The Goal of the Clinical Trial
Clinical trials are conducted in different phases. This was a Phase 1 trial, the goal of which was simply to discover the right dose of the virus. In fact, the impressive outcomes were actually surprising, explained Dr. Friedman, “because you never expect in a Phase 1 study to have these kinds of results. You’re not expecting to cure people…You’re not even necessarily expecting to help them. You hope so. But that’s not the design of a Phase 1 study. It’s designed to get the right dose. When you get anything on top of that it’s cake.”
The plan of this experiment was to increase the dose in succeeding patients, step by step, in search of the best result. At small doses, the first two patients saw their tumors melt away, so for the next patients, the researchers increased the potency of the virus. Unfortunately, in those patients for whom the polio infusion was three times more potent than the original one, the higher dose caused an immune response that was much too powerful, the ensuing ferocious inflammation put too much pressure on the brain, treatment failed, and death ensued.
And that was the turning point in the polio trial. After experiencing failure at the higher dose, oncologist Dr. Annick Desjardins cut the potency of the infusion by 85 percent — a lower dose than they had ever intended to use in the study – and the results were much improved.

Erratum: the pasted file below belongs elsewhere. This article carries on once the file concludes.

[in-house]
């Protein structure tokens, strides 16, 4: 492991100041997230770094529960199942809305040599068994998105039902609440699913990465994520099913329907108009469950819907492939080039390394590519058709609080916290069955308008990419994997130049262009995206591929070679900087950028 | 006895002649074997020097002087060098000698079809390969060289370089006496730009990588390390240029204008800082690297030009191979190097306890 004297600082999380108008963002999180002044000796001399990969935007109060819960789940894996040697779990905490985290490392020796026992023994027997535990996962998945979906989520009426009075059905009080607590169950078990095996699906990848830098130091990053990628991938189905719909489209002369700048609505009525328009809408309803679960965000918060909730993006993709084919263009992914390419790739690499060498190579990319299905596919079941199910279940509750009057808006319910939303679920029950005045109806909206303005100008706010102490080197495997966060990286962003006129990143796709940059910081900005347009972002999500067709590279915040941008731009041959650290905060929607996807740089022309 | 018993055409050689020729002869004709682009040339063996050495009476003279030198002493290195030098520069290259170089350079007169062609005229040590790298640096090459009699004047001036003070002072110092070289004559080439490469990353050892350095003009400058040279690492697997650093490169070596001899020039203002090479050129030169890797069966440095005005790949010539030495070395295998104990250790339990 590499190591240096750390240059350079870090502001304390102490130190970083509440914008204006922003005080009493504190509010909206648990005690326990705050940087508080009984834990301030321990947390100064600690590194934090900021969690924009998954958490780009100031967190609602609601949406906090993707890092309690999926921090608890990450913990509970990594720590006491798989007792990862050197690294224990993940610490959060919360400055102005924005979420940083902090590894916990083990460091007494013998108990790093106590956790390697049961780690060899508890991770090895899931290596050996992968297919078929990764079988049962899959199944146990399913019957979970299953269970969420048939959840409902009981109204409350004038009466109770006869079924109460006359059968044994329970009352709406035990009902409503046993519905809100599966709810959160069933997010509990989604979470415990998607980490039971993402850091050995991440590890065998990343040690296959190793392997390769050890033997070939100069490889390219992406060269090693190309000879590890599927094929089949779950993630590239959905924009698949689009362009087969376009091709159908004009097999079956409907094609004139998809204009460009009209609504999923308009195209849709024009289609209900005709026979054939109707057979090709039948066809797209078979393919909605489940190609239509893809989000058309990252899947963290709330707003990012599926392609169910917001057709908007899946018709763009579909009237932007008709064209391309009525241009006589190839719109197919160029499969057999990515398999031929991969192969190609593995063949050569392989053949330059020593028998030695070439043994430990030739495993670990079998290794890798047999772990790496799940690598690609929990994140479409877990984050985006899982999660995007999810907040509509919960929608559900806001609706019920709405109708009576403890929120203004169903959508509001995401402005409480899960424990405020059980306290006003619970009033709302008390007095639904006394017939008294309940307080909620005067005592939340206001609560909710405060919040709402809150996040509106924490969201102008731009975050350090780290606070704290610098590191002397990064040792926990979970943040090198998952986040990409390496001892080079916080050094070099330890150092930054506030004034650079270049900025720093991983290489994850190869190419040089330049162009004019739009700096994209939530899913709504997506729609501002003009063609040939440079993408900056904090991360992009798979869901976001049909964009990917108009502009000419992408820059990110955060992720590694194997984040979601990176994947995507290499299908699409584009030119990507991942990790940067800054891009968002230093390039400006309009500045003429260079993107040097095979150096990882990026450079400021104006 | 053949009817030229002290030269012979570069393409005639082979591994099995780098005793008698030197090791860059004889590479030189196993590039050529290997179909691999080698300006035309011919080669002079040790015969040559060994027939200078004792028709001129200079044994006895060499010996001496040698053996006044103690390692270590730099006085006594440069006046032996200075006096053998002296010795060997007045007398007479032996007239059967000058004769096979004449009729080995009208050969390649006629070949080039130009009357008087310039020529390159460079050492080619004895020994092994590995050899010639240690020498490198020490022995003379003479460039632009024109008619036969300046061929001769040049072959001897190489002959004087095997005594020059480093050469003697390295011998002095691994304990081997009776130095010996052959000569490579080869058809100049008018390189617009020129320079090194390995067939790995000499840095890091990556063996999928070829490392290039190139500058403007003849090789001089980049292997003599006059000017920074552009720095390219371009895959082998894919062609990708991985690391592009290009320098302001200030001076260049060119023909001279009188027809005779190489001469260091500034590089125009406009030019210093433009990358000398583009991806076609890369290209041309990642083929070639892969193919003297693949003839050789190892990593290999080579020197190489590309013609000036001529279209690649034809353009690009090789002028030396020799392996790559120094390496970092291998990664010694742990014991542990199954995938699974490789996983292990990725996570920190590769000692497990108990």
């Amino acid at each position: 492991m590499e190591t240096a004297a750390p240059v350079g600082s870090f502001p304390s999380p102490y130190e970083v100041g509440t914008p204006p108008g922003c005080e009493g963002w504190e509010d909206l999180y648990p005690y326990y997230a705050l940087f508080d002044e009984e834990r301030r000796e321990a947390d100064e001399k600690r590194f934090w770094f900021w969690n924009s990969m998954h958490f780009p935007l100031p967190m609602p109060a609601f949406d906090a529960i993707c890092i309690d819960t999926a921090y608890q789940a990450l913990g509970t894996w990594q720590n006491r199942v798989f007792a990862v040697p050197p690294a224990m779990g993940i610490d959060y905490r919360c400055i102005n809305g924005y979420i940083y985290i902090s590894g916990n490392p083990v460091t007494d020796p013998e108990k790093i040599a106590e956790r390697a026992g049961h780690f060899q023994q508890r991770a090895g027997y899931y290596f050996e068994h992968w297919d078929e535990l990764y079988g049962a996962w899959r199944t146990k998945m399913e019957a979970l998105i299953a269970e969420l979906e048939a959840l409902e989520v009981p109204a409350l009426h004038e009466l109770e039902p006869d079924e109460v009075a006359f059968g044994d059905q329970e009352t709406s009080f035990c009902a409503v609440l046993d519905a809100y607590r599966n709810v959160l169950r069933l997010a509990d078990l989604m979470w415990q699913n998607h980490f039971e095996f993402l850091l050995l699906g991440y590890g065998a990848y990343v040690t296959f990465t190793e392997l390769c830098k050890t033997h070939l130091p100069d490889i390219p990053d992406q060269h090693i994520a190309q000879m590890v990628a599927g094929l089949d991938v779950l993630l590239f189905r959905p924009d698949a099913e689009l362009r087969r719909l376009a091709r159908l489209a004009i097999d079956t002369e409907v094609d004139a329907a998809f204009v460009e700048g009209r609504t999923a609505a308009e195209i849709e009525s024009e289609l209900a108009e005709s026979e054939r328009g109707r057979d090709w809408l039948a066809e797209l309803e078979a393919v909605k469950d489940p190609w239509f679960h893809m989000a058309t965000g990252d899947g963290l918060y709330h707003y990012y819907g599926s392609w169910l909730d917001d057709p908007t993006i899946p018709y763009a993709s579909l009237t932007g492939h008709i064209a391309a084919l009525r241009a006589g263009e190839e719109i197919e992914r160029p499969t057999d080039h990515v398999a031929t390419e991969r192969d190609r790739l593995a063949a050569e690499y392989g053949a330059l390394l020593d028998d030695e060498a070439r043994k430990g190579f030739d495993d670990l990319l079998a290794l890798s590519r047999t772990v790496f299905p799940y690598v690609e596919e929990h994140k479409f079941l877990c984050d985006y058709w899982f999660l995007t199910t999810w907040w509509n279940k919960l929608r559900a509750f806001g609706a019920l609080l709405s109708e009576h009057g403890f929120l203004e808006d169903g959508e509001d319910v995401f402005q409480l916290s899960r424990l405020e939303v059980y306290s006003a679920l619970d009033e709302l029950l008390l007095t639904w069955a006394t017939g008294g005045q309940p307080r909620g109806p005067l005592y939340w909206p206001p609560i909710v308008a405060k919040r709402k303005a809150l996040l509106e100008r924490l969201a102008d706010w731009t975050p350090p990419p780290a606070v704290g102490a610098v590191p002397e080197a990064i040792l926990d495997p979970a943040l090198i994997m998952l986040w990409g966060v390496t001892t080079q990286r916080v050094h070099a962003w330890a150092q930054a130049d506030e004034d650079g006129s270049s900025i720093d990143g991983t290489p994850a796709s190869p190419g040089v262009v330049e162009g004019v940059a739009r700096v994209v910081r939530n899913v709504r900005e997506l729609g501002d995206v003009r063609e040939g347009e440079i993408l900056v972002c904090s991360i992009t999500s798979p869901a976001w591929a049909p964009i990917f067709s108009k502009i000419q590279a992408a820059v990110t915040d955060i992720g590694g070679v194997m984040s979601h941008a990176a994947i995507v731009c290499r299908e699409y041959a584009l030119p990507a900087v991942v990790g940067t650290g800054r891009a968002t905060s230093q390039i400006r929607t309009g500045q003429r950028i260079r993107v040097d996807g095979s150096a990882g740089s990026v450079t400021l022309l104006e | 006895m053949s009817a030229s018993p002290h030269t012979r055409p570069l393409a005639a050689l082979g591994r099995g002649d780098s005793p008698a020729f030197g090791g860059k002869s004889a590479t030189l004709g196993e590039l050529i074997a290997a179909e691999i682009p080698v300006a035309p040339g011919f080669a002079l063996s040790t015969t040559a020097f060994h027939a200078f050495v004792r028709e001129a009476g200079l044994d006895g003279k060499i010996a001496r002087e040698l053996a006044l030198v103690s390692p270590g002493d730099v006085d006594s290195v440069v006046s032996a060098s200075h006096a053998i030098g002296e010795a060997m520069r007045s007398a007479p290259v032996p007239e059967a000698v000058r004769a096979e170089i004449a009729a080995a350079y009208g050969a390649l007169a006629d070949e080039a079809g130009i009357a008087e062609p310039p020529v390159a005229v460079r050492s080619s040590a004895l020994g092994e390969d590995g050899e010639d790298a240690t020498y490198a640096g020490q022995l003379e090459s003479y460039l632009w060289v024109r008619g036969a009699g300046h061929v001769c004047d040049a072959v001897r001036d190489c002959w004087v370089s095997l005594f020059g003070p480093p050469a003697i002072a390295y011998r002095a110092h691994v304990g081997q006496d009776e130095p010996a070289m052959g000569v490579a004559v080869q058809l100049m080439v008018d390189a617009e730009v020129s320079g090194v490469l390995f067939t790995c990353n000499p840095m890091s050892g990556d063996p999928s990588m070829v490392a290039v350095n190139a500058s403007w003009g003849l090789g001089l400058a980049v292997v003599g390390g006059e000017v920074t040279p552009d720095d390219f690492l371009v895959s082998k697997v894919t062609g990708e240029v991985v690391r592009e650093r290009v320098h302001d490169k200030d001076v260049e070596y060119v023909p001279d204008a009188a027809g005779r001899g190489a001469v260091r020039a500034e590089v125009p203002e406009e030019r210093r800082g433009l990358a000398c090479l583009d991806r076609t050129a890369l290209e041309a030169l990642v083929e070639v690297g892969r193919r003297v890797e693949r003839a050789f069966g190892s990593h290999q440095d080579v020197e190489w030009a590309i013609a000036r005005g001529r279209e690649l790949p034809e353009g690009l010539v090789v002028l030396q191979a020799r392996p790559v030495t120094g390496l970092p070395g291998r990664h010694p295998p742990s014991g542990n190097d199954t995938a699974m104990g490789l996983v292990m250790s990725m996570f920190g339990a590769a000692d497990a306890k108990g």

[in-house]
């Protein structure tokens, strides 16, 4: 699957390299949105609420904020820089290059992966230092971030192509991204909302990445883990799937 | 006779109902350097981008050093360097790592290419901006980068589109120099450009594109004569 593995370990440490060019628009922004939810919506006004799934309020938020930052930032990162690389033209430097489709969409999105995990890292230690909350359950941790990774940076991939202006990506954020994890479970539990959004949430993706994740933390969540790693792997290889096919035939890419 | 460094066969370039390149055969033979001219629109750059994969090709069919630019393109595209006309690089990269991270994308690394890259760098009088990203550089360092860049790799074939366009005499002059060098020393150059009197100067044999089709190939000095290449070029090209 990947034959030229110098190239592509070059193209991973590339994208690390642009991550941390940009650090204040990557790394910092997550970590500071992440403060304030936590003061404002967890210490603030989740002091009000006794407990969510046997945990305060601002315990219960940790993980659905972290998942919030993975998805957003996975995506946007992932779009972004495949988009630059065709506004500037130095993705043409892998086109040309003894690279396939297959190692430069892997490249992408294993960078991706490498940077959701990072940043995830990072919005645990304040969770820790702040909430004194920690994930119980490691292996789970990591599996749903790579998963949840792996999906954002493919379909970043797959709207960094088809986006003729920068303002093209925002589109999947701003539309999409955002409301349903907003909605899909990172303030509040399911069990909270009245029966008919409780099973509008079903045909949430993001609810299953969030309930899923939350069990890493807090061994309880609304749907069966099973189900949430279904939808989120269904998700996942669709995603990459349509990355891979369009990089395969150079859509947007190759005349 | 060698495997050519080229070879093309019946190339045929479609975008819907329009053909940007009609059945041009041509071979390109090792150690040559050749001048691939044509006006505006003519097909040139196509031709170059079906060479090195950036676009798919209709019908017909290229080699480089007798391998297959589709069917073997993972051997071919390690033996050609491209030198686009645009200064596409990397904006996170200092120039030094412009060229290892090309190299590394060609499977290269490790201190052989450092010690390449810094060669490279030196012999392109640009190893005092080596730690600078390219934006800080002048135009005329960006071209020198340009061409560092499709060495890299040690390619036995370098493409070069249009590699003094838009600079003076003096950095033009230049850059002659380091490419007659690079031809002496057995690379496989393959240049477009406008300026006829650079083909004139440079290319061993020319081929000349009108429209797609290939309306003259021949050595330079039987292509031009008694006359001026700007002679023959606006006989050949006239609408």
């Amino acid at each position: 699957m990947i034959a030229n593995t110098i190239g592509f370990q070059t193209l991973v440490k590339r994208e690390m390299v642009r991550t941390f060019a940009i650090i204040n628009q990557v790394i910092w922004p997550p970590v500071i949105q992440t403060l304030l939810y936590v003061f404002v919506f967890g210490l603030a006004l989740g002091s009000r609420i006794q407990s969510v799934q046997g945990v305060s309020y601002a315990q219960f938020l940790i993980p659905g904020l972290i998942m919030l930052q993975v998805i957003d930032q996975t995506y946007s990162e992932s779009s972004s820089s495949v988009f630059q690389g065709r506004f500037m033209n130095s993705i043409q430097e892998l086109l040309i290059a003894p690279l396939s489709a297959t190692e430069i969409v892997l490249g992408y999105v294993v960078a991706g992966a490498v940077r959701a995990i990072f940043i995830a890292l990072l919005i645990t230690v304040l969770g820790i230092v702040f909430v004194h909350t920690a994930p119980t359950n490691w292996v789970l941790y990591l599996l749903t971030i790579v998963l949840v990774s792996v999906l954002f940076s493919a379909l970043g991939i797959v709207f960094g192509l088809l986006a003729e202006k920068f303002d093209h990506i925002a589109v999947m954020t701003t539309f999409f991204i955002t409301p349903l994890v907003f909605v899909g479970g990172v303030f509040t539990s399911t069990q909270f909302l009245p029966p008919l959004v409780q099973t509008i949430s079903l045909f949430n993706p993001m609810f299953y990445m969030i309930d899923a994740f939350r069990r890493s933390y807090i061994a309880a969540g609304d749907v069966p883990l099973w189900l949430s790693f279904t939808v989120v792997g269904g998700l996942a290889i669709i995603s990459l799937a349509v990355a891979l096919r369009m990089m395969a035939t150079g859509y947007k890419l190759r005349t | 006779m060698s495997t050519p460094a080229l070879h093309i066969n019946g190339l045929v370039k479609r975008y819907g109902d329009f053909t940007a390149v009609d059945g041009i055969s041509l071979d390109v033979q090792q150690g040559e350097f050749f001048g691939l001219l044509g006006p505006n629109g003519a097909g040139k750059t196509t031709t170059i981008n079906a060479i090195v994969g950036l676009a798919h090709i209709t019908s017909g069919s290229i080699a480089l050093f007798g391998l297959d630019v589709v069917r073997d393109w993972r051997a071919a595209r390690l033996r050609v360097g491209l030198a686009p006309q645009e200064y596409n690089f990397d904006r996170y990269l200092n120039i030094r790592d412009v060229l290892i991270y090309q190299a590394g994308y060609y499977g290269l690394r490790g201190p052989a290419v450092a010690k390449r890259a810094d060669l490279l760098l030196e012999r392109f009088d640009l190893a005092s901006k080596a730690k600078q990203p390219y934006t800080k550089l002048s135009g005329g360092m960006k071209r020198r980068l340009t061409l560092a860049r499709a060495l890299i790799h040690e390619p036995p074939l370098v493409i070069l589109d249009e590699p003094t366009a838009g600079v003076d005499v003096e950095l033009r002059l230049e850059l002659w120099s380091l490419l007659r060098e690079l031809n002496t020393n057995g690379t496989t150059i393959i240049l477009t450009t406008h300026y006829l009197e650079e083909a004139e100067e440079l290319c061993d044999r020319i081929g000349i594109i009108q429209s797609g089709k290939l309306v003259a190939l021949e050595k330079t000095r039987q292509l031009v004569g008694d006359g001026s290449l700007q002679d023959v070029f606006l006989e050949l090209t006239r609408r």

Most oncologists believe in the philosophy that if some is good, more is better. Friedman figured “if we were getting a good response at dose level one or dose level two, then go to dose level three, four, five.” That is not how I think, and although I am not a clinician, for patients undergoing chemotherapy– and even immunotherapy — I have always been a proponent of administering the lowest effective dose, as opposed to the highest tolerable dose.
Over a year ago, at the time the show was filmed, there were 22 patients in the polio trial. Half died, most on the higher dose — although they lived months longer than expected. The other 11 continued to improve, with an increase in median survival of over six months – which, sadly, is considered huge in glioblastoma — and by March of 2015 some patients were stable 34 months out. Typically that is unheard of in conventional arenas for this disease, which, left untreated, is expected to double in size every few weeks. Study director Dr. Bigner, who has been fighting brain cancers for 50 years, stated he has never seen results like those.
Dr. Gromeier and his team have also been testing polio immunotherapy against a number of other cancers in vitro (in a laboratory dish), including cancers of the lung, breast, colon, prostate, pancreas, liver and kidney. According to the scientists, some of the results in these early experiments appear nearly miraculous.
Such research offers promise that immunotherapy will soon join surgery, chemotherapy and radiation as a fourth mainstream weapon against cancer. My hope is that it will actually surpass the immunosuppressive therapies by encouraging a paradigm shift in how we go about treating cancer.
For More Information: For more information on clinical trials for newly diagnosed glioblastoma or recurrent glioblastoma at Duke University, call (919) 684-5301 or copy and paste this URL in your browser: http://www.cancer.duke.edu/btc/modules/ClinicalTrials4/index.php?id=111